The third long term impact is mass migration out of China. For decades, the majority of Chinese people have accepted limited rights and freedom in exchange for the prosperity and stability of the Chinese Communist Party (CCP) promised to provide. Unlike the Hong Kong protests and the internment of Uyghurs, the coronavirus affected everyone in China in one way or another. Chinese people took the hardest hit, with a death toll surpassing 800 and more than 66,000 infected cases. The fear of the virus and the draconian measures the Chinese government took, such as quarantining 60 million people, have disrupted people’s normal lives. Then Chinese people learned that all their misery could have been prevented had Chinese authorities listened to whistleblowers who warned about the virus in December 2019. One of the whistleblowers, Dr. Li Wenliang, passed away recently after being infected by the virus through a patient. Dr. Li’s death unleashed Chinese people’s pent up anger and frustration toward the Chinese government’s cover-ups, lies and incompetence. They began to reject the Communist Party leaders’ singular focus on maintaining control and stability at all costs.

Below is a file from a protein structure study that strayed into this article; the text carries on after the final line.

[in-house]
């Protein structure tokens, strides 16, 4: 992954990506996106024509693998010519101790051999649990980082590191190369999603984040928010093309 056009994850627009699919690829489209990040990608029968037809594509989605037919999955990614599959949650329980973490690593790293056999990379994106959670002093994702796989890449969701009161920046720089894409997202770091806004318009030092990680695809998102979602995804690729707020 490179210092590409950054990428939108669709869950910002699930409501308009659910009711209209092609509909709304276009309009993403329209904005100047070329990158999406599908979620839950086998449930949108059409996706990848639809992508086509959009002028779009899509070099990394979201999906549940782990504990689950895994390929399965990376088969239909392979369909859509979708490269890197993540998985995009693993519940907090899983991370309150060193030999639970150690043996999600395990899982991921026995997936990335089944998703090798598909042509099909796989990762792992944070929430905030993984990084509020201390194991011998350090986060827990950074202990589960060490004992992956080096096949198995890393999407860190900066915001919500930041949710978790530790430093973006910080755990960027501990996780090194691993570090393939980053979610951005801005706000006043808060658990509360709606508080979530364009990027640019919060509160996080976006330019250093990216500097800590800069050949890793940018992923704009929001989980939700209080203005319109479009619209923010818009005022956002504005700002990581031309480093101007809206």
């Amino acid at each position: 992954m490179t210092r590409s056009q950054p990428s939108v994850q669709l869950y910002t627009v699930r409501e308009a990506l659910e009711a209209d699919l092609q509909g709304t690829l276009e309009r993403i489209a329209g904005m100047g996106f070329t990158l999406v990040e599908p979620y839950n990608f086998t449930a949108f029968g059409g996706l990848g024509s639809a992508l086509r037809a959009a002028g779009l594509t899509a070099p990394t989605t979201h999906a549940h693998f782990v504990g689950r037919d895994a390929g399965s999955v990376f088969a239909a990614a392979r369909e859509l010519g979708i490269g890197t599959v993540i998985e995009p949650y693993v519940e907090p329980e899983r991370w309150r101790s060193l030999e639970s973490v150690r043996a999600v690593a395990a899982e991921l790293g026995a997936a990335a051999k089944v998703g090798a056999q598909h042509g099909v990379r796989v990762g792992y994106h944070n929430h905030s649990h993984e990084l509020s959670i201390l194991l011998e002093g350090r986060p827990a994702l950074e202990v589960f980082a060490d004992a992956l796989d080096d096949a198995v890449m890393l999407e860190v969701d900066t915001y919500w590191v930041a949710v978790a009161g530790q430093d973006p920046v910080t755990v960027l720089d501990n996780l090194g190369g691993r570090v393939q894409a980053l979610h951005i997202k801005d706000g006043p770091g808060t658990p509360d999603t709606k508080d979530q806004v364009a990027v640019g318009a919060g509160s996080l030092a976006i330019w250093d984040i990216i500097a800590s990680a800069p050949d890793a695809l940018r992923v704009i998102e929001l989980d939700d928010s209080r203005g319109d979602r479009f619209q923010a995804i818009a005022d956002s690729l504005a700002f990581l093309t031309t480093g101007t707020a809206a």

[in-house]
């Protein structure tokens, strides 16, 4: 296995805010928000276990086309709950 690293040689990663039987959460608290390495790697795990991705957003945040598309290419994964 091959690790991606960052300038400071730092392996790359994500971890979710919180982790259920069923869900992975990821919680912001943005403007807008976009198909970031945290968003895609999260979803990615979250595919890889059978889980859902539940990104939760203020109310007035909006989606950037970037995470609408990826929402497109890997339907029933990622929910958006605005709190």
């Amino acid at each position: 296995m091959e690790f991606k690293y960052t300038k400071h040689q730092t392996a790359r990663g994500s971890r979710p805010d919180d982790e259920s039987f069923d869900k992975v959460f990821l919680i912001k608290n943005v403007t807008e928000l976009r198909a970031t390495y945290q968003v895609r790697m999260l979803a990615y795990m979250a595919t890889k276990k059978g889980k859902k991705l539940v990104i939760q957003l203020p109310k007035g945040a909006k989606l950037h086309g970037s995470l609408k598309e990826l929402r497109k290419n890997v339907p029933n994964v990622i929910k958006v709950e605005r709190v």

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There are calls in China for more protection for freedom of speech. But the Chinese government has made sure those who dare to speak up pay a dear price. Two Chinese citizen journalists disappeared recently after posting footage of heartbreaking scenes from Wuhan, the epicenter of the coronavirus. It is unlikely we will see millions of Chinese take to the streets like Hong Kongers. But many people are so disappointed and angry with the government that they will leave China after the outbreak is over and seek a new safe haven for themselves and their families. Therefore, expect to see mass migration and capital flight out of China.
We will learn more in the coming days of the real impact of the coronavirus on China and the rest of the world. One thing we have already learned is that when China sneezes, the rest of the world gets more than just the cold.